Villeneuve bids for Indy 500 title 19 years on
One-time Formula 1 world champion, Jacques Villeneuve, is set to make his IndyCar comeback at the Indianapolis 500 in May.
Sports betting fans will recall that the 42-year-old left the sport in 1995 after winning the Indy 500 and the CART championship to become an F1 driver for Williams, winning the world title in 1997.
The Canadian will compete for the Schmidt Peterson Motorsports team in the 500-mile race which covers 200 laps of Indianapolis Motor Speedway's 2.5-mile oval.
"If you have to win one race in the whole of your career, the Indy 500 is the one in any form of motorsports," said Villeneuve as he looks forward to his long-awaited return on May 25.
Since he quit F1 in 2006, Villeneuve has competed in LeMans 24 and NASCAR, while he recently signed up to drive for Scottish team Albatec Racing in the World Rallycross Championship, which begins in early May.
Despite a busy calendar, Villeneuve had no hesitation in signing up for the Indy 500 having felt the buzz watching the 2013 IndyCar series.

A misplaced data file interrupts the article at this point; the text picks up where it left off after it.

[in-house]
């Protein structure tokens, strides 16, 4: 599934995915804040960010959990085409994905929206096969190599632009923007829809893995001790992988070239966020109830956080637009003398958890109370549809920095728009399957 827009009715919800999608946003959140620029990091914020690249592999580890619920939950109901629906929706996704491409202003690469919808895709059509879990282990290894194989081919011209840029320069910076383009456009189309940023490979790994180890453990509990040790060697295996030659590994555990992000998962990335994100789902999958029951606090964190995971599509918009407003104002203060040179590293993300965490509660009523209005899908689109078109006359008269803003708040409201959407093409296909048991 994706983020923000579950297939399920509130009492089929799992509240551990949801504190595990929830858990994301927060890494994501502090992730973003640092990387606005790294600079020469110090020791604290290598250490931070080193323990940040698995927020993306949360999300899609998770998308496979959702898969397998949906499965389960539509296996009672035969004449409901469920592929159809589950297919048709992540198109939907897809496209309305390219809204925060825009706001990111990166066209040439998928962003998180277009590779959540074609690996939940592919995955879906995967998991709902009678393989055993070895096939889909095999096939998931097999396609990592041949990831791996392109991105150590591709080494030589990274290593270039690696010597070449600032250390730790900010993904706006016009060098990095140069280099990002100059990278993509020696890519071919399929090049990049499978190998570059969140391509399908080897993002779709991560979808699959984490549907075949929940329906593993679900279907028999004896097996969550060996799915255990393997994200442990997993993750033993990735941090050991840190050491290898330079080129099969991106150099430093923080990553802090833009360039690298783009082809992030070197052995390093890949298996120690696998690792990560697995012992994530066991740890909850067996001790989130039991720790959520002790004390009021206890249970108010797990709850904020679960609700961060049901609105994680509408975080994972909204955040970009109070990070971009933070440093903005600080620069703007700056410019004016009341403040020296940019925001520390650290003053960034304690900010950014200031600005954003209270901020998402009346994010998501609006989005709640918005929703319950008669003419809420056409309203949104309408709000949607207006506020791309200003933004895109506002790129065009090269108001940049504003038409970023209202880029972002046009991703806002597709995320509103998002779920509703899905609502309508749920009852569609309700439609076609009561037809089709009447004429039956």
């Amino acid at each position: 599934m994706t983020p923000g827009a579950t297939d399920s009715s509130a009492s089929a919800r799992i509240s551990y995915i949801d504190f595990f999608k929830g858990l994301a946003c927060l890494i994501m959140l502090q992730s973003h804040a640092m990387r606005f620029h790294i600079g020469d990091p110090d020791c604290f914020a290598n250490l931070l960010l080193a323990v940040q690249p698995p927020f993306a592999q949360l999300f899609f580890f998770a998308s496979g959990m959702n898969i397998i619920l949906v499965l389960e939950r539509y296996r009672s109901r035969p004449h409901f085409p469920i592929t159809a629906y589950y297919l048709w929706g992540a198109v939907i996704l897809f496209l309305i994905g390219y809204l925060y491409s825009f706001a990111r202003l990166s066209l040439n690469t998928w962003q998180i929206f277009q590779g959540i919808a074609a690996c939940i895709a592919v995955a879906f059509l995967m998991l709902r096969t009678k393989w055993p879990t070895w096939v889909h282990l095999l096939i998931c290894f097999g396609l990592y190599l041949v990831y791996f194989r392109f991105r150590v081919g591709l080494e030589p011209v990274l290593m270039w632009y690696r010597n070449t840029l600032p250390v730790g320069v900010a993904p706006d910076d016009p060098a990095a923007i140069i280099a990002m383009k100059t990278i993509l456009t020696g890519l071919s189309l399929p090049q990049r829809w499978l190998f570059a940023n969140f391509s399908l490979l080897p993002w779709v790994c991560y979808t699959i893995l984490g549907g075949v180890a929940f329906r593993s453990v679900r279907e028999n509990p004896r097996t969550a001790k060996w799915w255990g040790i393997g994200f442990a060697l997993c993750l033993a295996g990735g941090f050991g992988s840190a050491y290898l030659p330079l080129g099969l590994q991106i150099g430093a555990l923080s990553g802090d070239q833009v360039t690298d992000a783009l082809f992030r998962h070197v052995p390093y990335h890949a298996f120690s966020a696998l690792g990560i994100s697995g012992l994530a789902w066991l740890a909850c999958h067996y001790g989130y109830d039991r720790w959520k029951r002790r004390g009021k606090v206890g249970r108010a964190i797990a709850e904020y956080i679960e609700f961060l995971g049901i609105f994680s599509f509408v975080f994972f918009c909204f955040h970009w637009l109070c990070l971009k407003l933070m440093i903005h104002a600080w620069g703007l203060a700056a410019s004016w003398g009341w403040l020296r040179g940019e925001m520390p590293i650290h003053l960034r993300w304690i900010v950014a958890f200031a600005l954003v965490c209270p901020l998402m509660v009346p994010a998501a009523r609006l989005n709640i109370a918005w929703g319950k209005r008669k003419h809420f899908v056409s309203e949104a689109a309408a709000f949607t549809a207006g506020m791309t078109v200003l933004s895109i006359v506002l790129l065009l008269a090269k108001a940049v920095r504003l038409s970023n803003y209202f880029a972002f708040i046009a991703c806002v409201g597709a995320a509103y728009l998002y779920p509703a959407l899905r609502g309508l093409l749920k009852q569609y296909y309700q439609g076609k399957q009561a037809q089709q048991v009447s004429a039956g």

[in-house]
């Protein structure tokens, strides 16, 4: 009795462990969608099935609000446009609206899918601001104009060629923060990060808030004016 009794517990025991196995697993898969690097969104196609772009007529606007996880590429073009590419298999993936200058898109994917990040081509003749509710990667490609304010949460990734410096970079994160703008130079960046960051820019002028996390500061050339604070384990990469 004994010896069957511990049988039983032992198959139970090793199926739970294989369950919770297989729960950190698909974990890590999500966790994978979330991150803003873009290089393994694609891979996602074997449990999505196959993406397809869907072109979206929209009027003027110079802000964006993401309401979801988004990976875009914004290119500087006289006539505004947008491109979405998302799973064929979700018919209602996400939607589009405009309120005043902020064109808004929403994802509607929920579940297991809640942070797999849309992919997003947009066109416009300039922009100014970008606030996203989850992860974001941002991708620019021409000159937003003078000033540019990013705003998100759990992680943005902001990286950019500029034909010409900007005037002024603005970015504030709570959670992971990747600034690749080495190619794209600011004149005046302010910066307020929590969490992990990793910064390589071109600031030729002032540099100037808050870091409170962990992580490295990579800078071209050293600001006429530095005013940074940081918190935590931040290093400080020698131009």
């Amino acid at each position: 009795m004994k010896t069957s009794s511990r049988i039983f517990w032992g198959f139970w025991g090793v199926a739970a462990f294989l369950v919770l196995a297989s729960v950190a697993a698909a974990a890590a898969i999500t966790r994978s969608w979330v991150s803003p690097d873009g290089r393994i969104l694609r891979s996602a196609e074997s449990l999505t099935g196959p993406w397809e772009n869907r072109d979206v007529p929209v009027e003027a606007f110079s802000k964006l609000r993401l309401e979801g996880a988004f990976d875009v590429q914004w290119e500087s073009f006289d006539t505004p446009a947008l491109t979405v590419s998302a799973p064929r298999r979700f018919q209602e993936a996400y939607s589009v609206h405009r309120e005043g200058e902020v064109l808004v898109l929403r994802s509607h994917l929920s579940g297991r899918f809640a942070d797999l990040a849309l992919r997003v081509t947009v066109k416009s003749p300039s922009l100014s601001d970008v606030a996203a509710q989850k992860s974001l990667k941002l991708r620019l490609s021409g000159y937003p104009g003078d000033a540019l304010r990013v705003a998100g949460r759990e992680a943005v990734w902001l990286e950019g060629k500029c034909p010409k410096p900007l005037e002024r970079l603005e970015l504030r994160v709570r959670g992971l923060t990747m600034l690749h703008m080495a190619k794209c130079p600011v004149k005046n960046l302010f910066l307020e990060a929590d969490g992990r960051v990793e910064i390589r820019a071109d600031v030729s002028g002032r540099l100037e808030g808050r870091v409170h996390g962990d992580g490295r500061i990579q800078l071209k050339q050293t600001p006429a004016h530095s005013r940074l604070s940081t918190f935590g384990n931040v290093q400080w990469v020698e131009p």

"The discussions happened at the right time," he added, according to the F1 betting page on the bet365 website.
"I had been watching the IndyCars last year and it looked extremely exciting, to the point where I was angry and jealous that I wasn't racing. So that got me going again."
Quebec-born Villeneuve, one of only three drivers to have won the F1 world title, the Indycar Championship and the Indy 500, will link up with full-time Schmidt IndyCar drivers Simon Pagenaud of France and Mikhail Aleshin of Russia for the race in Indiana.
All eyes will be on Villeneuve to see if he can rediscover the magic of 1995, although just finishing the race would be an achievement after such a long time out of the sport.